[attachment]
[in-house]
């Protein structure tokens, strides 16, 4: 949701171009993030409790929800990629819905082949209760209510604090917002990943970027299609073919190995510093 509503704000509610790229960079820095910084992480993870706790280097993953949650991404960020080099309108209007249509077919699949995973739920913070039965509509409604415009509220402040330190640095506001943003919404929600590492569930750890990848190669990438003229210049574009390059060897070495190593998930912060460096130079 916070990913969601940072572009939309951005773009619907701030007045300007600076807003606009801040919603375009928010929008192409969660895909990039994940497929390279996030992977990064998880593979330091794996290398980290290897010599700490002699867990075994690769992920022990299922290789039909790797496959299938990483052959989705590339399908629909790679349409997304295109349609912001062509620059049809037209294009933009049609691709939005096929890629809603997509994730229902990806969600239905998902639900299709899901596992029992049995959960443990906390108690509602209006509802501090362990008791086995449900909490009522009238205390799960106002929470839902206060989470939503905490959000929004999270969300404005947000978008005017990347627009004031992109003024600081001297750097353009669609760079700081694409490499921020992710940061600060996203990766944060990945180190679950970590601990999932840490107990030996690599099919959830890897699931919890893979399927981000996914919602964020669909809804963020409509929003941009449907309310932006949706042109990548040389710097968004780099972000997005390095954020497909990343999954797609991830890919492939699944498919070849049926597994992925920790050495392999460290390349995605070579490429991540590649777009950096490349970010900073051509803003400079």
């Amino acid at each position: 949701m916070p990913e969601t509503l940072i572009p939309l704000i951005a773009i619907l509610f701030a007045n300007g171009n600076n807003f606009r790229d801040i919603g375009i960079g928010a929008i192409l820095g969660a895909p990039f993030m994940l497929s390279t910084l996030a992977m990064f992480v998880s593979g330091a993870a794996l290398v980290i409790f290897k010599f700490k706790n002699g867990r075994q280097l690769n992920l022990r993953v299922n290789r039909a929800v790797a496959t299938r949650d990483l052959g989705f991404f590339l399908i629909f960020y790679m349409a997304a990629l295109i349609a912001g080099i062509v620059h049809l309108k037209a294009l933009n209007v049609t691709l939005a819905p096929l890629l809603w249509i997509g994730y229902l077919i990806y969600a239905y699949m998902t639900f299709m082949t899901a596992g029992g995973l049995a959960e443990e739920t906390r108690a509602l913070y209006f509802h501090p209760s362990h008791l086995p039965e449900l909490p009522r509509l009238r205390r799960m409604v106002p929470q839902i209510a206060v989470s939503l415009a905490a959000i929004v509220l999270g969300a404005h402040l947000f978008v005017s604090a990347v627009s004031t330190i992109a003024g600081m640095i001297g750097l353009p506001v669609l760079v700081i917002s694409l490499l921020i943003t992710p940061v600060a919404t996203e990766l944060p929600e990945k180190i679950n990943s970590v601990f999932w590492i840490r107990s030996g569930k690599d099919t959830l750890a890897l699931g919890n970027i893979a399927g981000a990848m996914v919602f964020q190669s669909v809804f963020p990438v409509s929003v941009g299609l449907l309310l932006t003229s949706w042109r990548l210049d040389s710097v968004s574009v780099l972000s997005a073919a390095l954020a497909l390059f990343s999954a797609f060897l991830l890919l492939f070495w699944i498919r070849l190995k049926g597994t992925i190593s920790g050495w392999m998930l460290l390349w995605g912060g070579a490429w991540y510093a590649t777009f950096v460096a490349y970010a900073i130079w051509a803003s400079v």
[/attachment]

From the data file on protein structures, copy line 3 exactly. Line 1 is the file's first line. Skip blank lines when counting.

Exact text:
């Amino acid at each position: 949701m916070p990913e969601t509503l940072i572009p939309l704000i951005a773009i619907l509610f701030a007045n300007g171009n600076n807003f606009r790229d801040i919603g375009i960079g928010a929008i192409l820095g969660a895909p990039f993030m994940l497929s390279t910084l996030a992977m990064f992480v998880s593979g330091a993870a794996l290398v980290i409790f290897k010599f700490k706790n002699g867990r075994q280097l690769n992920l022990r993953v299922n290789r039909a929800v790797a496959t299938r949650d990483l052959g989705f991404f590339l399908i629909f960020y790679m349409a997304a990629l295109i349609a912001g080099i062509v620059h049809l309108k037209a294009l933009n209007v049609t691709l939005a819905p096929l890629l809603w249509i997509g994730y229902l077919i990806y969600a239905y699949m998902t639900f299709m082949t899901a596992g029992g995973l049995a959960e443990e739920t906390r108690a509602l913070y209006f509802h501090p209760s362990h008791l086995p039965e449900l909490p009522r509509l009238r205390r799960m409604v106002p929470q839902i209510a206060v989470s939503l415009a905490a959000i929004v509220l999270g969300a404005h402040l947000f978008v005017s604090a990347v627009s004031t330190i992109a003024g600081m640095i001297g750097l353009p506001v669609l760079v700081i917002s694409l490499l921020i943003t992710p940061v600060a919404t996203e990766l944060p929600e990945k180190i679950n990943s970590v601990f999932w590492i840490r107990s030996g569930k690599d099919t959830l750890a890897l699931g919890n970027i893979a399927g981000a990848m996914v919602f964020q190669s669909v809804f963020p990438v409509s929003v941009g299609l449907l309310l932006t003229s949706w042109r990548l210049d040389s710097v968004s574009v780099l972000s997005a073919a390095l954020a497909l390059f990343s999954a797609f060897l991830l890919l492939f070495w699944i498919r070849l190995k049926g597994t992925i190593s920790g050495w392999m998930l460290l390349w995605g912060g070579a490429w991540y510093a590649t777009f950096v460096a490349y970010a900073i130079w051509a803003s400079v």